Opinion

The Morning After Netanyahu, Normalcy Will Reappear

Without doing anything exceptional, the next prime minister should enjoy a wave of support just because he isn’t Netanyahu

Israeli Prime Minister Benjamin Netanyahu attends the weekly cabinet meeting at the Prime Minister's office in Jerusalem February 25.
Gali Tibbon/ Reuters

It’s not around the corner; it will take many months, perhaps longer. But one thing can be reasonably assumed: After Prime Minister Benjamin Netanyahu goes, a lot of the warped norms of governing will go with him. He was not the only one to bring them into our lives, but during his term they took flight.

The attorney general has another four long years to his term. When Avichai Mendelblit leaves the job, Netanyahu may well be a vague memory. Nevertheless, I’m prepared to bet that candidates for that post who a second ago were working closely with the prime minister will no longer make the short list.

A few years ago I interviewed former Supreme Court President Prof. Aharon Barak about his period as attorney general. I’m quoting from memory here, but he told me that he had enjoyed his term as attorney general more than his (rather long) tenure at the Supreme Court as a justice and as its president. At one point, he said, he was prepared to return to the attorney general’s office. Let me guess, I responded: The politicians weren’t too thrilled by that idea.

There’s something good about all the commotion surrounding Mendelblit. Next time, they’ll look for an Aharon Barak. He’s not so easy to find. Maybe Menachem Mazuz will come back from the Supreme Court; he’s not enjoying it there, his associates say. The important thing is that the person who steps forward be someone about whom there isn’t even an iota of suspicion that his decisions are motivated by anything other than relevant considerations.

In about a year the search will begin for a new state comptroller, as Joseph Shapira’s term ends in July 2019. It's a reasonable bet that next time they won’t dare appoint a weak candidate, who is chosen by the prime minister’s people and agrees to “audition” for the prime minister and his wife.

The day after Netanyahu, there will be no more tolerance for the “the prime minister’s special envoy,” who serves as an acting half-time foreign minister and an active and successful attorney the rest of the time. It almost doesn’t matter who will replace Netanyahu, whether it’s Gideon Sa’ar from the right, or Yair Lapid from the left (oh, sorry, the center). It’s clear that they won’t dare appoint a “family spokesman” who also has a thriving PR and lobbying practice.

With a bit of pressure, perhaps the Knesset will finally agree to adopt the code of ethics that was written for it long ago; and maybe the cabinet will adopt its own code of ethics, the one that’s been buried in some drawer for years. And maybe, maybe, the members of Knesset who have suffered through David Bitan, Binyamin Ben-Eliezer, Haim Katz, Arye Dery and Netanyahu will agree to publicize their declaration of assets. Yes, I really believe that things will change.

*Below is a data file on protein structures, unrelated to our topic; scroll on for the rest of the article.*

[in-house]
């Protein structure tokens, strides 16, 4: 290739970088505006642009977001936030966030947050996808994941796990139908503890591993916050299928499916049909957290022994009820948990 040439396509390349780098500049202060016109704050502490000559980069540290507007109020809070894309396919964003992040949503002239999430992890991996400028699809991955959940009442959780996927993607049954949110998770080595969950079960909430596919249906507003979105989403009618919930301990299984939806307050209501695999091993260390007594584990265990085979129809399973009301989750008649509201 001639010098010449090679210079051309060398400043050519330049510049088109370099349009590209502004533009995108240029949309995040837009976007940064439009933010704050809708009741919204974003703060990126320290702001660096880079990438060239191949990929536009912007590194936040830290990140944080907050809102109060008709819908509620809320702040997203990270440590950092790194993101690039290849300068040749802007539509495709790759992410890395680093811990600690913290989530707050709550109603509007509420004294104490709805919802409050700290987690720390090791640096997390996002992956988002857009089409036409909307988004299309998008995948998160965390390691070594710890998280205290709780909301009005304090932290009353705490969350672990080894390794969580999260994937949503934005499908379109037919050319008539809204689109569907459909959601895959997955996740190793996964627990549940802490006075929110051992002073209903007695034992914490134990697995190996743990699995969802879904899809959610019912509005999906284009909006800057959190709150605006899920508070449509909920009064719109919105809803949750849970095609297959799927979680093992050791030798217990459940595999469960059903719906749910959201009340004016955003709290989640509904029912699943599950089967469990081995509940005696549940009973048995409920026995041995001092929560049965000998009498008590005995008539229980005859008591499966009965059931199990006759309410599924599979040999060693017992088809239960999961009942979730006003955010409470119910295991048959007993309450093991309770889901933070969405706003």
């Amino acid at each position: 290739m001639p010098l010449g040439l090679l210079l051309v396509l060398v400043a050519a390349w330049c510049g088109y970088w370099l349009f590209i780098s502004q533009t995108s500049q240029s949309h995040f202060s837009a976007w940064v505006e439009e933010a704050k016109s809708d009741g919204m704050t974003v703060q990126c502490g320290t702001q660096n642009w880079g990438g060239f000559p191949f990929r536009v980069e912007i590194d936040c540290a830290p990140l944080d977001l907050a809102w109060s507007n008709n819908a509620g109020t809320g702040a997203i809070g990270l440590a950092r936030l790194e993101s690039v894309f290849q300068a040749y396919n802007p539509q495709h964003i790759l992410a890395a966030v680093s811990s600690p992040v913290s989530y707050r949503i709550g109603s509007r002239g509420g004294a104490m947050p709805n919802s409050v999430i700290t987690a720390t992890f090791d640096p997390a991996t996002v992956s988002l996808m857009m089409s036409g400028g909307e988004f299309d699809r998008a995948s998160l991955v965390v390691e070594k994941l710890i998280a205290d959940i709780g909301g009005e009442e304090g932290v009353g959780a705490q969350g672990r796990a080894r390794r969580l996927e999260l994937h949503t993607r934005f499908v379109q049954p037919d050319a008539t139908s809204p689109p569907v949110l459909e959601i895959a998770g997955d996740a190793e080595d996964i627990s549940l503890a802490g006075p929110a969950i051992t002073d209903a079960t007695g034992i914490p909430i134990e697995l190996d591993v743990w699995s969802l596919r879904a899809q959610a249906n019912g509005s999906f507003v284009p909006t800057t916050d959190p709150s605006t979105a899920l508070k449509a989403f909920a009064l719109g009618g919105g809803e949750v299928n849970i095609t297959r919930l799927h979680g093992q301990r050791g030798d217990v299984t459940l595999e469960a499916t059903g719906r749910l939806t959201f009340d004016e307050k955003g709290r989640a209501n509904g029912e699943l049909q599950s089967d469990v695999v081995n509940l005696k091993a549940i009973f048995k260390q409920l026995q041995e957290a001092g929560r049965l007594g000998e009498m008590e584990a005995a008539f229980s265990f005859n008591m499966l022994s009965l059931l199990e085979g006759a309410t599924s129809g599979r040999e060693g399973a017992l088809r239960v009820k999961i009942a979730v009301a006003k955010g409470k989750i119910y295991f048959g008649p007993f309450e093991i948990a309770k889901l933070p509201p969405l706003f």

I’m also willing to bet that the next prime minister will appoint a full-time foreign minister and vice premier and that in general, the process of stepping into those posts will go pretty smoothly. Without doing anything exceptional, the next prime minister can be expected to enjoy a wave of support just because he isn’t Netanyahu. It would be enough for Netanyahu’s successor to agree to finance the upkeep of his second home himself in order to win the sort of praise usually reserved for the signing of historic peace treaty. Just imagine photos of Geula Even (Gideon Sa'ar's wife) or Lihi Lapid (Yair Lapid's wife) shopping at the supermarket. It will look as if sanity had returned to our lives for a moment.

The politicians have always been certain that corruption neither attracts nor deters voters. They could tell you in their sleep of how Ariel Sharon trounced Amram Mitzna 38 seats to 19 after the Cyril Kern affair, or about Ehud Olmert, who was elected in 2006 despite a cloud of suspicions and acquittals, or even about Netanyahu, who returned in 2009 although there were two attorney general’s reports that severely criticized him.

But this time it’s deeper. It’s not corruption, but normalcy that’s at stake. During the next election, with or without Netanyahu, anyone who acts normal, doesn’t lash out at the police, and has a family that hasn’t been recorded in all kinds of embarrassing situations in short, someone who’s just an ordinary human being will look like an electoral asset.